It was the largest, most elaborate society the Americas had ever seen. And it was about to come to an abrupt end.
By the Late Horizon of the Inca Empire, the epic civilisation stretched all the way from Colombia in the north to Chile in the south. Imperial fortunes would soon change – violently, at the hands of Spanish conquistadors – but before the curtain fell, the kingdom was truly vast.
How did the Inca maintain their grip over such an expansive, disparate empire?
With force, and the gruesome threat of it, a new study suggests.
Evidence of this – according to a team from the Museo Nacional de Historia Natural in Chile – comes in the form of the "performative use of modified severed heads", which could been one way the Inca kept locals in line at the periphery of their huge pre-Columbian realm.
Anthropologists Francisco Garrido and Catalina Morales analysed four severed and fragmented skulls dated to the Late Horizon era, which were buried in isolation among trash and without their bodies in Copiapó Valley in northern Chile.
According to the researchers, these decapitated heads reveal modifications including orifices in the cranium vault and defleshing marks in the mandible. The team suggests these marks indicate the skulls were most likely mounted as "trophy heads, used in ritualistic displays of power over local subjects of the new imperial provinces".
The trophy heads were discovered in a prehispanic village called Iglesia Colorada, the largest settlement in Copiapó Valley, a region the Inca mined for copper.
The skulls were excavated in 2003, found buried amid a large concentration of domestic refuse, at a distance from the village's cemetery area. Despite poor preservation, it's estimated three of the skulls came from young females aged between 16 and 30, while another nearby skull, also featuring circular perforations, is thought to have come from an individual aged 11 to 13.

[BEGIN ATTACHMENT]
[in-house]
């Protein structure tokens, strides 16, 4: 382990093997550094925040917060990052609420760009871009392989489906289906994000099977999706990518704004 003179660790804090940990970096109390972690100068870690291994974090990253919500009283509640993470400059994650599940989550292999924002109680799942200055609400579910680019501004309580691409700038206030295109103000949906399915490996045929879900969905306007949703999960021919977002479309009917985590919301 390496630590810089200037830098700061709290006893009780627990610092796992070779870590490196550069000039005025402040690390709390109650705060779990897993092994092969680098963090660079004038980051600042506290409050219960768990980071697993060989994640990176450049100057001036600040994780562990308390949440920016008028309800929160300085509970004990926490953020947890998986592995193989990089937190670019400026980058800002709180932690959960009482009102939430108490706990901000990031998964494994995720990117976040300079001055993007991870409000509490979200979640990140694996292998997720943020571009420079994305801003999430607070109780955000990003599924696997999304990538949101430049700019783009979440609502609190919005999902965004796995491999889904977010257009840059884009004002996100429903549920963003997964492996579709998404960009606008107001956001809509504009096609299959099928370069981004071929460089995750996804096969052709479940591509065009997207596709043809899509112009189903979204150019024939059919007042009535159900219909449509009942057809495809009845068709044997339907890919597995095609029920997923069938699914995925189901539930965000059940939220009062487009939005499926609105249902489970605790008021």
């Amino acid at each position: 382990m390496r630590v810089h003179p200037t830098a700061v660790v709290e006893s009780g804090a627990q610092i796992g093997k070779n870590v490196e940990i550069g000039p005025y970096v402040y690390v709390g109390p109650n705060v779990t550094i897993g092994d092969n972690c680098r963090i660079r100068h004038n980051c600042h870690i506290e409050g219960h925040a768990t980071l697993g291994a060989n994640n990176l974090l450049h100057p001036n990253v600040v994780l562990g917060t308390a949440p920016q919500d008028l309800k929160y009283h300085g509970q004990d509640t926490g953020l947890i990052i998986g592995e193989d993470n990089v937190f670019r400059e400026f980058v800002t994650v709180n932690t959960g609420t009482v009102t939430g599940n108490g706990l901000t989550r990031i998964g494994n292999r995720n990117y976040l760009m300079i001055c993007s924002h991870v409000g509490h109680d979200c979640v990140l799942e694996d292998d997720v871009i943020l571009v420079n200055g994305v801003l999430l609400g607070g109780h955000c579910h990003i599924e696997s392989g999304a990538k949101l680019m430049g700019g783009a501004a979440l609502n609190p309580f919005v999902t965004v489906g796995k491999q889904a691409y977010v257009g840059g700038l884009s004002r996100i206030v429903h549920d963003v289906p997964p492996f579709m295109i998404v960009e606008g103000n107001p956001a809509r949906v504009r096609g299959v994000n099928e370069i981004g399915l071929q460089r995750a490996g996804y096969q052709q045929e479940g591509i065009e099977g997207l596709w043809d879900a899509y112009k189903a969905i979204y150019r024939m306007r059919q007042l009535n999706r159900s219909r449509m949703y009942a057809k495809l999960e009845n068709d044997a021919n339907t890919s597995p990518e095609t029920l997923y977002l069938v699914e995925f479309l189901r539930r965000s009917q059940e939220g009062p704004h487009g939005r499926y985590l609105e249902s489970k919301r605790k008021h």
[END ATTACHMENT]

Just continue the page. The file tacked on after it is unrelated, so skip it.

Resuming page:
In addition to these four skulls analysed in the current study, the researchers say at least five other severed skulls have been found at the same archaeological site.
Although they acknowledge it's impossible to know for sure, the researchers say the decapitated heads and their distinctive modifications are strongly indicative of their use as grim trophies.
"We argue that the observed pattern of severed head modification may represent new ideological efforts for controlling possible social unrest, which was especially likely considering the distance of the site from major imperial centres," the authors write.
"Thus, the performative use of shocking and powerful displays of violence may have helped demonstrate political control and ensured compliance with Inca rule."
It's possible, the researchers suggest, that Iglesia Colorada represented a pocket of resistance to Inca rule, located as it was at the distant edge of the empire.
Contemporaneous burials in the village did not include Inca pottery in the graves, which the researchers say "may be interpreted as a form of resistance to domination".
Amidst this fraught backdrop, it may be that the local Inca authorities or their representatives targeted weaker members of the village – women and children, whose bones revealed signs of illness and nutritional deficiencies – to use as the tools of their terrible propaganda.
"The selection of female individuals with nutritional stress, in preference to young males in good health condition, may be related to the state's interest in not affecting the labor structure of the population serving as taxpayers in their corvée labour system," the researchers explain.
"Trophy heads could be a mode of repressing … internal tension and conflict, before it increased to levels that could threaten the imperial rule in this far provincial context."
If the researchers are right, this reign of terror and coercion did not have long to last – before it was replaced by something equally brutal.
By 1530, the Inca Empire had reached its greatest extent. Two years later, the Spanish conquest would begin.
The findings are reported in Latin American Antiquity.